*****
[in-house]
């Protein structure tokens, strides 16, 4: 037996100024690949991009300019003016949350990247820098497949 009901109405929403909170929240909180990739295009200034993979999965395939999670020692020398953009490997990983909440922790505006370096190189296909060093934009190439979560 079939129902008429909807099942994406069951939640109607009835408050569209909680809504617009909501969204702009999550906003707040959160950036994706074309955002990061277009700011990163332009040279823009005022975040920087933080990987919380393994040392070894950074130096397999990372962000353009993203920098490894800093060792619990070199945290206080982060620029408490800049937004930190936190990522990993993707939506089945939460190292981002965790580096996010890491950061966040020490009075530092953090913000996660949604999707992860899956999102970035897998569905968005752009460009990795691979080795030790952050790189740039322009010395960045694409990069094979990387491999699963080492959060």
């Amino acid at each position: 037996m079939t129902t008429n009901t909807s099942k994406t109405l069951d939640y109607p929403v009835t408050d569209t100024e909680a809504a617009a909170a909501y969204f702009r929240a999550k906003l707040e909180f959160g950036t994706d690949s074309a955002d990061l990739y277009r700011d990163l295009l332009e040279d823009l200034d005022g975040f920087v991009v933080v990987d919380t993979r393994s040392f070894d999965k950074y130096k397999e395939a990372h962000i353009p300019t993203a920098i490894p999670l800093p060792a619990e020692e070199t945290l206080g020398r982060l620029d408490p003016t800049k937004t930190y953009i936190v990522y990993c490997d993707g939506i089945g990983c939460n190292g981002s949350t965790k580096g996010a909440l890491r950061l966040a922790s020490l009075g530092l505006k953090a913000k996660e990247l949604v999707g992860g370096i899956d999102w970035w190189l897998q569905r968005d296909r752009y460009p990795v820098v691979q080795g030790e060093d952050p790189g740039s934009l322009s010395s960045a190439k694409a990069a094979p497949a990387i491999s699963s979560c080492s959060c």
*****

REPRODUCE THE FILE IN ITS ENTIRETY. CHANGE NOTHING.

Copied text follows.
[in-house]
């Protein structure tokens, strides 16, 4: 037996100024690949991009300019003016949350990247820098497949 009901109405929403909170929240909180990739295009200034993979999965395939999670020692020398953009490997990983909440922790505006370096190189296909060093934009190439979560 079939129902008429909807099942994406069951939640109607009835408050569209909680809504617009909501969204702009999550906003707040959160950036994706074309955002990061277009700011990163332009040279823009005022975040920087933080990987919380393994040392070894950074130096397999990372962000353009993203920098490894800093060792619990070199945290206080982060620029408490800049937004930190936190990522990993993707939506089945939460190292981002965790580096996010890491950061966040020490009075530092953090913000996660949604999707992860899956999102970035897998569905968005752009460009990795691979080795030790952050790189740039322009010395960045694409990069094979990387491999699963080492959060």
């Amino acid at each position: 037996m079939t129902t008429n009901t909807s099942k994406t109405l069951d939640y109607p929403v009835t408050d569209t100024e909680a809504a617009a909170a909501y969204f702009r929240a999550k906003l707040e909180f959160g950036t994706d690949s074309a955002d990061l990739y277009r700011d990163l295009l332009e040279d823009l200034d005022g975040f920087v991009v933080v990987d919380t993979r393994s040392f070894d999965k950074y130096k397999e395939a990372h962000i353009p300019t993203a920098i490894p999670l800093p060792a619990e020692e070199t945290l206080g020398r982060l620029d408490p003016t800049k937004t930190y953009i936190v990522y990993c490997d993707g939506i089945g990983c939460n190292g981002s949350t965790k580096g996010a909440l890491r950061l966040a922790s020490l009075g530092l505006k953090a913000k996660e990247l949604v999707g992860g370096i899956d999102w970035w190189l897998q569905r968005d296909r752009y460009p990795v820098v691979q080795g030790e060093d952050p790189g740039s934009l322009s010395s960045a190439k694409a990069a094979p497949a990387i491999s699963s979560c080492s959060c």